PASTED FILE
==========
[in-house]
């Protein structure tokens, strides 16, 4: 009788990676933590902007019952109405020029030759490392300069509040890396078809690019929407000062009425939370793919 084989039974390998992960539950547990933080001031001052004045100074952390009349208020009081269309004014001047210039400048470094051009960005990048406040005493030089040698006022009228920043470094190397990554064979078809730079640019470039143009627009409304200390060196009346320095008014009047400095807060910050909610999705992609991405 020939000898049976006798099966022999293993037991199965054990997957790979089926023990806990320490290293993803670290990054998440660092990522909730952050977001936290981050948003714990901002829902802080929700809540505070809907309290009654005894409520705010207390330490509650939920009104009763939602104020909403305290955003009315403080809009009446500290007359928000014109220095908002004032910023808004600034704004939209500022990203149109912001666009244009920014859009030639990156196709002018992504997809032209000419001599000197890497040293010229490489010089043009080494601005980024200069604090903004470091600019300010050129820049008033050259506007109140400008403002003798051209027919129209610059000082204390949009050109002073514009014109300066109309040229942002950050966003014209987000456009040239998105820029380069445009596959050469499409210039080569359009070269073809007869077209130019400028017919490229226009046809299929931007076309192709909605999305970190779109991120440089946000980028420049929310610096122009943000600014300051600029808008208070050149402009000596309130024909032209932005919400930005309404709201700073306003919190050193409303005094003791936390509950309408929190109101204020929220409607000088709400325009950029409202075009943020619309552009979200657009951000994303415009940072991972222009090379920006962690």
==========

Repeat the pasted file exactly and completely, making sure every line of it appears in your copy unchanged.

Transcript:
[in-house]
């Protein structure tokens, strides 16, 4: 009788990676933590902007019952109405020029030759490392300069509040890396078809690019929407000062009425939370793919 084989039974390998992960539950547990933080001031001052004045100074952390009349208020009081269309004014001047210039400048470094051009960005990048406040005493030089040698006022009228920043470094190397990554064979078809730079640019470039143009627009409304200390060196009346320095008014009047400095807060910050909610999705992609991405 020939000898049976006798099966022999293993037991199965054990997957790979089926023990806990320490290293993803670290990054998440660092990522909730952050977001936290981050948003714990901002829902802080929700809540505070809907309290009654005894409520705010207390330490509650939920009104009763939602104020909403305290955003009315403080809009009446500290007359928000014109220095908002004032910023808004600034704004939209500022990203149109912001666009244009920014859009030639990156196709002018992504997809032209000419001599000197890497040293010229490489010089043009080494601005980024200069604090903004470091600019300010050129820049008033050259506007109140400008403002003798051209027919129209610059000082204390949009050109002073514009014109300066109309040229942002950050966003014209987000456009040239998105820029380069445009596959050469499409210039080569359009070269073809007869077209130019400028017919490229226009046809299929931007076309192709909605999305970190779109991120440089946000980028420049929310610096122009943000600014300051600029808008208070050149402009000596309130024909032209932005919400930005309404709201700073306003919190050193409303005094003791936390509950309408929190109101204020929220409607000088709400325009950029409202075009943020619309552009979200657009951000994303415009940072991972222009090379920006962690």